Honey exporters are supporting the development of a new border test to check for adulterated honey.
So far this year, nine batches of honey have been turned away from overseas markets after failing the test which detects whether honey has been diluted with liquid sugar.
The Ministry for Primary Industries says the test is flawed because it can produce false positives in honey which is naturally high in protein, such as manuka.
It's commissioned GNS Science to develop a more accurate test, which it hopes will be accepted internationally.
Claridges Organic, a company based in Christchurch, has had several shipments of manuka honey stopped in the United States after failing the test.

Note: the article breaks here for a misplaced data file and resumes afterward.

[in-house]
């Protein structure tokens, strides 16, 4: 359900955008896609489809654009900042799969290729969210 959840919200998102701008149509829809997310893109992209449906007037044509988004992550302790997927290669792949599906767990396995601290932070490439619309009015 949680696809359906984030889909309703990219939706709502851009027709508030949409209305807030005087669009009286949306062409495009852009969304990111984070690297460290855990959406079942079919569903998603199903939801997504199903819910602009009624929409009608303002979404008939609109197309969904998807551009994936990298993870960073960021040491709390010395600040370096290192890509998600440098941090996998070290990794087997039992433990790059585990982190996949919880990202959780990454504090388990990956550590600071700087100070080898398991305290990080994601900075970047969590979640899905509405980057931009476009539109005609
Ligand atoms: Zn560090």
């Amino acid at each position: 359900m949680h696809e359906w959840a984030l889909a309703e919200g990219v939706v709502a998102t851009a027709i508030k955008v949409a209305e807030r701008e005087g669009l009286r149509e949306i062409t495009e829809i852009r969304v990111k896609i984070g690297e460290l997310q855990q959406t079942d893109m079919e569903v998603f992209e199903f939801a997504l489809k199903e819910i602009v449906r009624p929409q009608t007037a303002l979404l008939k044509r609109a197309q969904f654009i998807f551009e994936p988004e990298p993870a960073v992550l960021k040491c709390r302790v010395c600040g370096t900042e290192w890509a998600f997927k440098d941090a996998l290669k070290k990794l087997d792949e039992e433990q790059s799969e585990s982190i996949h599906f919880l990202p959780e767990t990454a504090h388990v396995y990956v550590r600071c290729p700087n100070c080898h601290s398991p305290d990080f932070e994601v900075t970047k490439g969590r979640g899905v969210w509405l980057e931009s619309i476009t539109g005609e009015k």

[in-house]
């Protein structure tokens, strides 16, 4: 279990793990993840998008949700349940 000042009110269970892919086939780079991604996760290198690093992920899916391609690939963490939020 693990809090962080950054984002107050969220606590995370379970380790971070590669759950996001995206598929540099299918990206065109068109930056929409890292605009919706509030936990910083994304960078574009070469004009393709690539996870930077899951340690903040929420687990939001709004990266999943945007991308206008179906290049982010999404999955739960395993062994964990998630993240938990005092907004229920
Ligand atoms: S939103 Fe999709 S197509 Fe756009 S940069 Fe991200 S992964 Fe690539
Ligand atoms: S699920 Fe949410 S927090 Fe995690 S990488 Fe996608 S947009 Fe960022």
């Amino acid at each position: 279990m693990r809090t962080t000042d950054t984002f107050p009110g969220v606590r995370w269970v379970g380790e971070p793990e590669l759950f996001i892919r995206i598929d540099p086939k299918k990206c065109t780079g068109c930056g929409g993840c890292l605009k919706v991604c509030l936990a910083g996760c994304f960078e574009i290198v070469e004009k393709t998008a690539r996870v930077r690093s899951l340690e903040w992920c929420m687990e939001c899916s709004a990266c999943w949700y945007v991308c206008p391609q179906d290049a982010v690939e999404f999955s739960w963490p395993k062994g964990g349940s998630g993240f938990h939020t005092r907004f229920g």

General manager Peter Hope says that's costly and disruptive and he would be very pleased to see a new approach taken to the testing of manuka honey.
"We believe that manuka is perhaps a special case of honey so we're looking forward to some work being done on that".
Bees fed sugar
The Bee Products Standards Council says there's no evidence of New Zealand honey being deliberately adulterated with added sugar, but the presence of cane sugar in honey could come from beekeepers feeding sugar to their bees to keep them alive through autumn and winter.
National Beekeepers Association president Barry Foster says the intensification of dairying is partly to blame for destroying the natural food supply of bees.
He says a three year research programme called Trees for Bees, could fix this problem.
Mr Foster says three monitor farms around the country have been planted with a great mix of nectar and pollen sources in them and hives near them will be monitored for the next three years.